Advertised commercial wine brands have great marketing power. Consumers seek out these items making them relatively easy to sell. These are commodity items. The customers know what the prices of these wines should be because they buy them regularly and see them advertised at low prices. The consumer’s loyalty is to the brand rather than to the merchants who sell the brand.
Pricing is the key issue for the merchants. Their prices on these commercial items affect their customers’ impressions of the entire store. Many merchants end up selling these selections at short margins to avoid giving their customers the impression that their wines are “too expensive.”
Unless the merchants are willing to sell these wines as “loss leaders” they must buy them at the lowest possible prices. The wholesale distributors are surprisingly successful at convincing most of their customers (regardless of the size of their businesses) that they are getting their best prices. All but the largest retail buyers must have doubts that they are really getting the deepest deals.
These brands saturate the marketplace. The salespeople who sell these wines are under steady pressure to place every SKU in every one of their accounts. These wines are in liquors stores of all sizes, convenience stores, wholesale clubs, and chain restaurants (the places where these wines are not found are in some independent fine wine stores and upscale restaurants.)
Commercial wine brands do not however have an exclusive on marketing power. There is also great marketing power in alternative wines that can compete successfully against the commercial brands. This can be achieved by combining these key factors…
1.) “Selectively Sold”- The wines are sold to the accounts as “regional exclusives”
2.) “Quality & Price”- The wines are highly competitive with the branded wines in quality and value
3.) “P.O.S.”- The wines have point-of-sale materials preferably including key reviews
At Charles River Wine Company we focus on exactly these kinds of wines. At the core of our customer base are small to medium-sized independent stores and chef-owned restaurants. These customers compete successfully in the wine business with the giant stores and chain restaurants in their neighborhoods by offering their customers alternative wines in better shopping and dining environments.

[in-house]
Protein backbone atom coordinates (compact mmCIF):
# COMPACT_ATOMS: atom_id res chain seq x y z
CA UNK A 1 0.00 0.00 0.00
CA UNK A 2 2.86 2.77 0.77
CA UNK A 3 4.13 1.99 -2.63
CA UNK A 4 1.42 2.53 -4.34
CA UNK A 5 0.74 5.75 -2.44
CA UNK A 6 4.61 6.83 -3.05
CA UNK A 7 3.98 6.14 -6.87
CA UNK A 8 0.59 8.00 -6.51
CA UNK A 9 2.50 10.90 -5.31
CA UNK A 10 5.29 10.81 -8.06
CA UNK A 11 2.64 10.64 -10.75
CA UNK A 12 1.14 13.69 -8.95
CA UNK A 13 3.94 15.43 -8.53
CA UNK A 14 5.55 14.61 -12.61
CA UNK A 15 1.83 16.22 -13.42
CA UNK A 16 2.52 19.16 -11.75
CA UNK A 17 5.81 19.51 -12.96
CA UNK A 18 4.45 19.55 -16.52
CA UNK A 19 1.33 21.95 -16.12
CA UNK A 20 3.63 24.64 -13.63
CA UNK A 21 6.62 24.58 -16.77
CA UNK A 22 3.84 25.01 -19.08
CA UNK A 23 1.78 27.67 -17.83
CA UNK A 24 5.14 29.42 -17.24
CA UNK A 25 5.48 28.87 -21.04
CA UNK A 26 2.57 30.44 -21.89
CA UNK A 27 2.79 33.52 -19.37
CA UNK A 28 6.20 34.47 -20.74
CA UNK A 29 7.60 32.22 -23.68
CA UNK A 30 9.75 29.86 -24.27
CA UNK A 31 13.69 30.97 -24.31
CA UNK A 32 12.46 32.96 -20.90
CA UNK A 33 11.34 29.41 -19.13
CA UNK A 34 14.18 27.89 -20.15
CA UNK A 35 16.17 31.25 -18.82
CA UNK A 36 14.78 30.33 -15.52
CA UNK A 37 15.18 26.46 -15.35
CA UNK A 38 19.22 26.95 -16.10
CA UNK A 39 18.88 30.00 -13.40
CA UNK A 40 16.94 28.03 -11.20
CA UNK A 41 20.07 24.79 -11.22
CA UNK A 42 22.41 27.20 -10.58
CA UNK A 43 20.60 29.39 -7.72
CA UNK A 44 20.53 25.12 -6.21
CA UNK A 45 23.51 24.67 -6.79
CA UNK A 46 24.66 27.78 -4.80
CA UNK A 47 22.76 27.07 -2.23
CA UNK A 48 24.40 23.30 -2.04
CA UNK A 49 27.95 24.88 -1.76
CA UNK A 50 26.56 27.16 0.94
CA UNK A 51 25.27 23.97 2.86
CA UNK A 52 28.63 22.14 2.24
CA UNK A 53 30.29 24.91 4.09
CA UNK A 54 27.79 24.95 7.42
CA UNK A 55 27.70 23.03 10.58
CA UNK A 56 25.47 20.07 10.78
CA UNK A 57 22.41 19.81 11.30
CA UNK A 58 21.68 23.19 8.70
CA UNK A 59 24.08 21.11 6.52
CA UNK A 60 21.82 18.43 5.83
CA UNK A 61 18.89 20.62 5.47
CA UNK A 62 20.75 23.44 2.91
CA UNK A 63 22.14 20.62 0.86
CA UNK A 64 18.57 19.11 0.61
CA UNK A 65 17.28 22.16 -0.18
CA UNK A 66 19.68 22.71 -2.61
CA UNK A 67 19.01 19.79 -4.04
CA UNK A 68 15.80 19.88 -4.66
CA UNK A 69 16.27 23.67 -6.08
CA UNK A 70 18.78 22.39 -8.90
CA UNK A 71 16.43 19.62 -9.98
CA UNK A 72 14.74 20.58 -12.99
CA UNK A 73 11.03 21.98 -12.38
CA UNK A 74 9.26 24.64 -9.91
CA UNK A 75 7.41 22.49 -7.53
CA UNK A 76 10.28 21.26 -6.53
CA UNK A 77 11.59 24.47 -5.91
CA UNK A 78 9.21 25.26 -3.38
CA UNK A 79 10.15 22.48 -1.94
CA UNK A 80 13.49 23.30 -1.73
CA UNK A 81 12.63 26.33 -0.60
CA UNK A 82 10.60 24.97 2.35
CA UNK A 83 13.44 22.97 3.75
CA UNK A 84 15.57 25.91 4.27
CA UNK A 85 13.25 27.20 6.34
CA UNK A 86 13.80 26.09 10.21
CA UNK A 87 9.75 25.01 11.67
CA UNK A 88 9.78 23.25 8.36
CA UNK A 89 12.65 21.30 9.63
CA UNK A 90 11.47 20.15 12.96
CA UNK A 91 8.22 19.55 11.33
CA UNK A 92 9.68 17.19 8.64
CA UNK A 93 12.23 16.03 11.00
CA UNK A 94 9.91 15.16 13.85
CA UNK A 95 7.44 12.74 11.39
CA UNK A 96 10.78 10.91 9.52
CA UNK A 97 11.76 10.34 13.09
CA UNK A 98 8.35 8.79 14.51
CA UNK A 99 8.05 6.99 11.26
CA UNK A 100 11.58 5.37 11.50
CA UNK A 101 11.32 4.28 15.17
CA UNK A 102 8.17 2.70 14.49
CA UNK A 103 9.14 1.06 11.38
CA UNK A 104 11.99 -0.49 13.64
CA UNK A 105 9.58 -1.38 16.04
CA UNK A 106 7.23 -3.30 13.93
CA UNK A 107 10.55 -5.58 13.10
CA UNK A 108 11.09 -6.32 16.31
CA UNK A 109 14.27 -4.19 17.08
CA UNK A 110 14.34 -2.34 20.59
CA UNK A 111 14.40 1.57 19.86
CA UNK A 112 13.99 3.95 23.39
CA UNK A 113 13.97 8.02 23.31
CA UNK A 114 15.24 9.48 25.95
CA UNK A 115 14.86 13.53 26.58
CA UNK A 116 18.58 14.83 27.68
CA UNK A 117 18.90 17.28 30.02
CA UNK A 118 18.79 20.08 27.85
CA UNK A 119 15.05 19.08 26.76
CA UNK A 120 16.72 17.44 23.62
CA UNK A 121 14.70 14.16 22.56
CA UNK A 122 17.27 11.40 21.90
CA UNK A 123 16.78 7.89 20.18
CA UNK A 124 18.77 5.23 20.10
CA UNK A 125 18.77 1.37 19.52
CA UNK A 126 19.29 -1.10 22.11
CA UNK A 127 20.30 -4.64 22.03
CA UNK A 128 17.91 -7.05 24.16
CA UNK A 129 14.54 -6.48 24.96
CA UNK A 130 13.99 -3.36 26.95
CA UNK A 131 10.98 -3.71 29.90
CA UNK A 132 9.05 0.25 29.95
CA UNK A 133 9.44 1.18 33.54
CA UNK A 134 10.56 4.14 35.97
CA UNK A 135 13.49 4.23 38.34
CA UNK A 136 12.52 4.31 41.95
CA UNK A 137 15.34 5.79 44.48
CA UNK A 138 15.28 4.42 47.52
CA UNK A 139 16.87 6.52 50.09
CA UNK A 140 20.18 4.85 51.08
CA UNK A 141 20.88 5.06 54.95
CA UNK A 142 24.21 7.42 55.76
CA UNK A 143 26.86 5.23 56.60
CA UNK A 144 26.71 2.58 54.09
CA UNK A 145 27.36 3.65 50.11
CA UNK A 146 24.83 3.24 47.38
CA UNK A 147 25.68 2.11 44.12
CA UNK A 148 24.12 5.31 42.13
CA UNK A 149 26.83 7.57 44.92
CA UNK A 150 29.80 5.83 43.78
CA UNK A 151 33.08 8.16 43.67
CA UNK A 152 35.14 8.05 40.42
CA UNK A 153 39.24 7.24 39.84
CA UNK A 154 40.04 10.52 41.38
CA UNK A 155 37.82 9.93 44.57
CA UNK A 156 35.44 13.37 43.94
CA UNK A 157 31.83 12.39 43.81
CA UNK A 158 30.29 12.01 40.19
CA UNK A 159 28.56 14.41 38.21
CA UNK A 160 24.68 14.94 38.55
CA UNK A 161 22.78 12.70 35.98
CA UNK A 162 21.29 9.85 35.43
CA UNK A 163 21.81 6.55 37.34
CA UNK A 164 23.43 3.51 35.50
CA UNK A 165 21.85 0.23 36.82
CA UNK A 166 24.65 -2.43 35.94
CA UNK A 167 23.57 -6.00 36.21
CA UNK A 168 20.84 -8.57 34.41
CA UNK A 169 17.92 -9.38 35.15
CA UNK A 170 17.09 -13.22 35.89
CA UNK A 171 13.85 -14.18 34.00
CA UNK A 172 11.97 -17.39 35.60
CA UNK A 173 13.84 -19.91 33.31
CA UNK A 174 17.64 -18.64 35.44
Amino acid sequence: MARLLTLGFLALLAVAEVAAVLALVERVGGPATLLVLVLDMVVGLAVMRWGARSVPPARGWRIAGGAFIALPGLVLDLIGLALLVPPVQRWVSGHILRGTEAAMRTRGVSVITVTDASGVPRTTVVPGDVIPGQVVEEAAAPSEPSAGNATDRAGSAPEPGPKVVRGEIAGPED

We select wines for our portfolio with our own customer base in mind rather than for the mass marketplace. We price our wines so that the kind of customers described above may buy them at our best prices every day. We are striving to be a strong resource to those customers by providing excellent products that they can feature and make good money selling.
Given our focus it makes no sense for us to have artificially high front-line prices so that we can give deep deals to a few big stores. It is hard to come up with perfect prices that work well for all types of accounts. We set prices for the kind of customers that are our best supporters. Our prices are in line with those of other major markets which in turn allows our customers to sell our wines at prices that are in line with national posted prices.
Our ability to selectively control the distribution of our products is one area where we have a strong advantage over our large competitors. We offer managed distribution while they offer mass marketing. Our approach is intended to create rewarding buying experiences for the types of accounts that make up our regular client base. Charles River Wine Company employs a relatively small number of salespeople. Each salesperson operates as our sole representative in their regions (with some overlap only in the Greater Boston area.) This arrangement allows our salespeople to maintain control over the distribution of our wines to their customers. We encourage them to be sensitive to the individual needs of competing customers in their sales territories. This is the complete opposite approach to that of the large companies that sell big brands to every customer.
Our salespeople are able to grant “regional exclusives” to their customers. They place different wines on the wine lists of competing restaurants. When a retail customer features our wines their salesperson does not view that as an opportunity to make a new placement at the store across the street.
This is one area where our approach and that of the big companies strongly contrast. The big company’s salespeople tell their customers which other stores sell their wines. Our salespeople tell their customers which other stores do not sell our wines.
This sales approach allows our customers the option to price our wines at the level that they think they are worth rather than via a cost-plus-formula. Our discount programs allow our customers the option to run sales while maintaining decent profits, or to gain extra profits on wines that they already sell.
We buy wines with this exclusive marketing approach in mind. Our best selections are wines that our customers enjoy recommending to their customers. The buyers may do a little more work to sell some of our wines but by doing they create opportunities to make extra money while building loyal followings for their businesses. Fine wines sold on an exclusive basis help to create customer loyalty towards the merchant rather than to the big brands that can be bought nearly everywhere.